We all have different bodies, goals to being healthy, heredities and tastebuds, and for those reasons there is not one particular approach to better nutrition. During March, National Nutrition Month, let’s start with small changes and finding alternatives to foods that you like but are unhealthy for you. Instead of thinking “good” or “bad” foods, think of nutrient-rich foods, and focus on variety.
Let’s start with a visual of a pie chart of your plate. It should contain half fruits and veggies, one-fourth lean protein and one-fourth whole grains.
Fruits and Vegetables
Try a mix of colors to get a variety of nutrients as well as flavors: red strawberries and tomatoes, bright yellow sweet corn, orange carrots, blueberries, green kiwi and avocado. Also, eat what’s in season, because it will be at its freshest.
Meat– When buying chicken, choose skinless white meat- no thighs or drumsticks – and no hot wings. If you’re buying fresh beef, look for words like “loin” and “round,” that indicate the meat is lean. Sirloin and tenderloin steaks, eye of round roast, and round steak are all lean.
Fish- Very lean white fish include cod, haddock, grouper, halibut, tilapia and bass. While they contain fewer calories, they also provide only about 10-25% of the omega-3 fats, so it’s recommended that you also eat a fattier fish, like salmon, now, and again.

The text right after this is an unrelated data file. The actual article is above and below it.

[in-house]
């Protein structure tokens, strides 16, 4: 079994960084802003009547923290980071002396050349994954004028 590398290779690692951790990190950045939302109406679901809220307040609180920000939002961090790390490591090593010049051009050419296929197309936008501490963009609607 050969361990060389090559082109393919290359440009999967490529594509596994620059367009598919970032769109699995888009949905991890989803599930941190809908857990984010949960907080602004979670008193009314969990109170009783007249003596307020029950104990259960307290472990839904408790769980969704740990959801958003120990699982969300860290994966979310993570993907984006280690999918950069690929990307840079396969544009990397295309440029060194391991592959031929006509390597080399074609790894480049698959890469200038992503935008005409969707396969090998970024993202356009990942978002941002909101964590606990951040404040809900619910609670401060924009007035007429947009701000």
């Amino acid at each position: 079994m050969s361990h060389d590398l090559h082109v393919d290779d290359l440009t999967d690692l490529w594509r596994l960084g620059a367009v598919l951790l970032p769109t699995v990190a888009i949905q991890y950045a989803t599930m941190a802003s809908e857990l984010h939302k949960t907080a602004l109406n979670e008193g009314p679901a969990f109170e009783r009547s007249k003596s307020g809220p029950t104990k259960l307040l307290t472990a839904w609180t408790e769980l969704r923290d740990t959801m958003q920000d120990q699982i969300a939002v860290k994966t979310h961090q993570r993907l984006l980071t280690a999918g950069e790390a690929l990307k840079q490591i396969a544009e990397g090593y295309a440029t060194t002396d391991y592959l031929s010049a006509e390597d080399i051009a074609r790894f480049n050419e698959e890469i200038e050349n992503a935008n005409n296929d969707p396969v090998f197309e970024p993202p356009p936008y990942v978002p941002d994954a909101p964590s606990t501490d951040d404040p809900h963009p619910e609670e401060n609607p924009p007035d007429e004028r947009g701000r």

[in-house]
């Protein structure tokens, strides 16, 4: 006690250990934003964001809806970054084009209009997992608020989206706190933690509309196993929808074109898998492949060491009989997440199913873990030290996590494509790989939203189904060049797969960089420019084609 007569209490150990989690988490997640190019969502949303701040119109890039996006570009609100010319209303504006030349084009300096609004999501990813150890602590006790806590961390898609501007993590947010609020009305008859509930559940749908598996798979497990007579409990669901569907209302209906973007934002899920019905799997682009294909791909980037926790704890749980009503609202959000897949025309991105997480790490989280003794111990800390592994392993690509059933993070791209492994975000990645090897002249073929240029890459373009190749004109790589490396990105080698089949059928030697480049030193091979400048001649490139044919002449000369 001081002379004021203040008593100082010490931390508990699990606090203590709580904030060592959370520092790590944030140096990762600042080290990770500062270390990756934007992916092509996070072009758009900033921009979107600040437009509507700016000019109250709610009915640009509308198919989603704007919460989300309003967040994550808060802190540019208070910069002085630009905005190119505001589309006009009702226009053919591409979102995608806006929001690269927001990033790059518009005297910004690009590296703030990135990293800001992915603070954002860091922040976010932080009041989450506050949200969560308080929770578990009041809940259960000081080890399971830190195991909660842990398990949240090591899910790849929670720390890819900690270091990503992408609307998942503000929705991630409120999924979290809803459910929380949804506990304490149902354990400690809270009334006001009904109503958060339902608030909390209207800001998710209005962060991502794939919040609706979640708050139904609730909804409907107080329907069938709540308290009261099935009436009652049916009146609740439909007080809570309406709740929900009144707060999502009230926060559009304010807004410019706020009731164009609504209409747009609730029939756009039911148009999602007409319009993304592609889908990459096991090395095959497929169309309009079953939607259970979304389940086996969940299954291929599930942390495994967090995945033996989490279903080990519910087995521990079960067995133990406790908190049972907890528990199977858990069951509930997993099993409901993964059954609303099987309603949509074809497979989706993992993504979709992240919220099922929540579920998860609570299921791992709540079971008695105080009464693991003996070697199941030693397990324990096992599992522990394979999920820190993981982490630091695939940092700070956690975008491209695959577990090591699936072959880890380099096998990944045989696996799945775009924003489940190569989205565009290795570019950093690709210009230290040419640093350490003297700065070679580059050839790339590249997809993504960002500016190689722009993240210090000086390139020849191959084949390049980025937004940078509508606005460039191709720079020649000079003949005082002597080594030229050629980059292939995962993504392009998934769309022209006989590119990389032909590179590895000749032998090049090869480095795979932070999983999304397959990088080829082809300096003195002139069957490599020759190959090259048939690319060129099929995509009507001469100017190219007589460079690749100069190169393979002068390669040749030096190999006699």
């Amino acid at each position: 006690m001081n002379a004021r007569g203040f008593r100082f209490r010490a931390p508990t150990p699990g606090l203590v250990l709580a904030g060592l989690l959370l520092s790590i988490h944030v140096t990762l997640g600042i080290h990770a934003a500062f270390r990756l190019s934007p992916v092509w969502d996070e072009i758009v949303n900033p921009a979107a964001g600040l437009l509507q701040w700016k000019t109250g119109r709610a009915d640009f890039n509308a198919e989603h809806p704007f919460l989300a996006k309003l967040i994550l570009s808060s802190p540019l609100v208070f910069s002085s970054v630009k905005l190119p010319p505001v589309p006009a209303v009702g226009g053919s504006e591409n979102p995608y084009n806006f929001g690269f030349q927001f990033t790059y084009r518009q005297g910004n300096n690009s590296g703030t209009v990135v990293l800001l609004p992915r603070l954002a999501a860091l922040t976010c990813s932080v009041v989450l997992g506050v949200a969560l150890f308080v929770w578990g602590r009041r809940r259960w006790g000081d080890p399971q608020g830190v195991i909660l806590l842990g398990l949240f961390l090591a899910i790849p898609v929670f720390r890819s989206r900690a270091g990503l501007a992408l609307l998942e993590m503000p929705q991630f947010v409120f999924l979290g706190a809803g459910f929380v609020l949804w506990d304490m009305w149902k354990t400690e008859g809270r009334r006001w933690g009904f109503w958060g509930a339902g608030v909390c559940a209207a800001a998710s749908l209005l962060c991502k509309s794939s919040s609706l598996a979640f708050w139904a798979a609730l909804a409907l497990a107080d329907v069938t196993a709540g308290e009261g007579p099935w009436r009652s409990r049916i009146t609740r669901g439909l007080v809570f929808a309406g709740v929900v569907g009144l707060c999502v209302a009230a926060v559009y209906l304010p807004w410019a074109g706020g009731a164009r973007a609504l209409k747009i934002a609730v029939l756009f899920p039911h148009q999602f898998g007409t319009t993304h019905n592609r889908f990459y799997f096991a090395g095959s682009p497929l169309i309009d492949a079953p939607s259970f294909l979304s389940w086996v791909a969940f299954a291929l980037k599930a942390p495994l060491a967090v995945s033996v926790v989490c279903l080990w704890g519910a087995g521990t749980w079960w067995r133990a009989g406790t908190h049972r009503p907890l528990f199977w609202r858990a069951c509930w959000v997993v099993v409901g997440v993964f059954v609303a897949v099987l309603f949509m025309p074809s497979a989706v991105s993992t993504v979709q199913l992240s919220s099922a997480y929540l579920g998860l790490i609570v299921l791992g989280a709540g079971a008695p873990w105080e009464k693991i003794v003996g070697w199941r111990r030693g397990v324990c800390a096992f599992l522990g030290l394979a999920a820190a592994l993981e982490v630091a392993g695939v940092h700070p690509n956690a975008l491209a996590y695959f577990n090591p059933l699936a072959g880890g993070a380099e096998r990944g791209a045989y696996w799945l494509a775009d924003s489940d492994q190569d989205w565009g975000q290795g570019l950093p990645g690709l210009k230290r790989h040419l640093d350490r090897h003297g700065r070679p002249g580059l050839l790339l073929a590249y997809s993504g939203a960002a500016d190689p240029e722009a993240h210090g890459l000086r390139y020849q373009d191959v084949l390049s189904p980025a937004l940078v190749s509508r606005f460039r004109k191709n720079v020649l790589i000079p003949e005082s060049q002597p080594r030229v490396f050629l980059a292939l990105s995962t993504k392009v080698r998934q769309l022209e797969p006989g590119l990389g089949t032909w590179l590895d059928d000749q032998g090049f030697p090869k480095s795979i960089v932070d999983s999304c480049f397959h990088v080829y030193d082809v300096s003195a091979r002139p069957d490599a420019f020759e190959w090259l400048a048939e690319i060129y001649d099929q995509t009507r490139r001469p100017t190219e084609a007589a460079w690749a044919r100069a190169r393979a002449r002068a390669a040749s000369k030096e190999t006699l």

Fish has numerous other health benefits including improved mental health and vision in seniors, aiding in autoimmune disorders, relieving asthma in children and, in some cases, improving sleep quality.
Dry beans, peas, and lentils – Each provides 8 grams of protein per 1/2-cup cooked serving. In 26 studies of just over 1,000 people, those who ate an average of 2/3 cup of any one of these proteins daily for at least three weeks experienced a reduction in their bad cholesterol compared to those who were on controlled diets.
When choosing whole grains, think whole-grain breads and pastas, oatmeal, and even popcorn! Make sure that you are choosing grains in their most natural state and have not been overly processed.
Oats– Look for oat groats, steel-cut oats and rolled oats that provide more fiber over instant oats. If you prefer flavored oatmeal, sprinkle it with cinnamon, a drizzle of honey, and fruit and nuts for sweetness and crunch to unsweetened oatmeal. Oats can boost good gut bacteria and help to lower bad cholesterol, reducing the risk of cardiovascular disease. It has even been shown in recent studies to be effective lowering blood pressure. Oats are rich in an antioxidant that may protect the heart.
Wild Rice– Just a few years ago, the U.S. Food and Drug Administration identified wild rice as a whole grain. It is rich in vitamins, minerals and protein and contains fiber and contains 9 to 13 times more antioxidants than white rice.
These may not be the first foods that comes to mind when you think of snacks – or even the fourth – but they are fantastic options that will leave you full until your next meal. When cravings hit, instead of reaching for highly processed, less nutritious options like chips, aim for whole foods like these:
-Cantaloupe slices wrapped with prosciutto
-Cucumber slices with hummus
-Baby carrots with blue cheese dressing
-Dark chocolate and almonds
-Whole wheat toast with canned tuna or salmon